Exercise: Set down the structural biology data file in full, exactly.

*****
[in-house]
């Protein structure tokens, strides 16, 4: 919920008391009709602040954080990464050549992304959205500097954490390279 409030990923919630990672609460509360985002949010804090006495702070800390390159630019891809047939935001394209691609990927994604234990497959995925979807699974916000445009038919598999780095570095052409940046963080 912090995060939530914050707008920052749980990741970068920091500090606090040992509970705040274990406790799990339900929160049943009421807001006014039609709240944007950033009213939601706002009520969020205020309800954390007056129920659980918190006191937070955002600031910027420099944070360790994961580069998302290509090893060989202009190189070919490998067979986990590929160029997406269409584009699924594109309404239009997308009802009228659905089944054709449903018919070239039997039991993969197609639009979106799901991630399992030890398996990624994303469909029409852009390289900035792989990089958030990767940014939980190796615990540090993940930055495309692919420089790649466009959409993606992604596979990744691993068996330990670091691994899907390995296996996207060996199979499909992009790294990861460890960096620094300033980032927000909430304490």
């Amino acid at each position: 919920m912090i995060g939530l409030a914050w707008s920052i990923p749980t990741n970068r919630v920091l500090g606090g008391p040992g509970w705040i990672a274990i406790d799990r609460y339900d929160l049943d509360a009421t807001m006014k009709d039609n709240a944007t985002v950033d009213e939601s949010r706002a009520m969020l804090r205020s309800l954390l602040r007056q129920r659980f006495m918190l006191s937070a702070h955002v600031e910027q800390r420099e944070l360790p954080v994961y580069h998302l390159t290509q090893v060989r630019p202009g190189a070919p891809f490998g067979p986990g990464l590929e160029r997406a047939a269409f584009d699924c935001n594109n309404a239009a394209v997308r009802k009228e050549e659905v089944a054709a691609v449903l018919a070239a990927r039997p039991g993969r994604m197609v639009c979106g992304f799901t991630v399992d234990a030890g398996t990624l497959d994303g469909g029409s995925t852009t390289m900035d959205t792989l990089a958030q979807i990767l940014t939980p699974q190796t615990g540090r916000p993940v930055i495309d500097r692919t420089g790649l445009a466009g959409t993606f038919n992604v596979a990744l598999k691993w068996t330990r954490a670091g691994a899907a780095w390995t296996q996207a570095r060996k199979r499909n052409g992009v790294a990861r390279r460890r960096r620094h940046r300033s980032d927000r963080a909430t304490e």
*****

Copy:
[in-house]
């Protein structure tokens, strides 16, 4: 919920008391009709602040954080990464050549992304959205500097954490390279 409030990923919630990672609460509360985002949010804090006495702070800390390159630019891809047939935001394209691609990927994604234990497959995925979807699974916000445009038919598999780095570095052409940046963080 912090995060939530914050707008920052749980990741970068920091500090606090040992509970705040274990406790799990339900929160049943009421807001006014039609709240944007950033009213939601706002009520969020205020309800954390007056129920659980918190006191937070955002600031910027420099944070360790994961580069998302290509090893060989202009190189070919490998067979986990590929160029997406269409584009699924594109309404239009997308009802009228659905089944054709449903018919070239039997039991993969197609639009979106799901991630399992030890398996990624994303469909029409852009390289900035792989990089958030990767940014939980190796615990540090993940930055495309692919420089790649466009959409993606992604596979990744691993068996330990670091691994899907390995296996996207060996199979499909992009790294990861460890960096620094300033980032927000909430304490």
């Amino acid at each position: 919920m912090i995060g939530l409030a914050w707008s920052i990923p749980t990741n970068r919630v920091l500090g606090g008391p040992g509970w705040i990672a274990i406790d799990r609460y339900d929160l049943d509360a009421t807001m006014k009709d039609n709240a944007t985002v950033d009213e939601s949010r706002a009520m969020l804090r205020s309800l954390l602040r007056q129920r659980f006495m918190l006191s937070a702070h955002v600031e910027q800390r420099e944070l360790p954080v994961y580069h998302l390159t290509q090893v060989r630019p202009g190189a070919p891809f490998g067979p986990g990464l590929e160029r997406a047939a269409f584009d699924c935001n594109n309404a239009a394209v997308r009802k009228e050549e659905v089944a054709a691609v449903l018919a070239a990927r039997p039991g993969r994604m197609v639009c979106g992304f799901t991630v399992d234990a030890g398996t990624l497959d994303g469909g029409s995925t852009t390289m900035d959205t792989l990089a958030q979807i990767l940014t939980p699974q190796t615990g540090r916000p993940v930055i495309d500097r692919t420089g790649l445009a466009g959409t993606f038919n992604v596979a990744l598999k691993w068996t330990r954490a670091g691994a899907a780095w390995t296996q996207a570095r060996k199979r499909n052409g992009v790294a990861r390279r460890r960096r620094h940046r300033s980032d927000r963080a909430t304490e």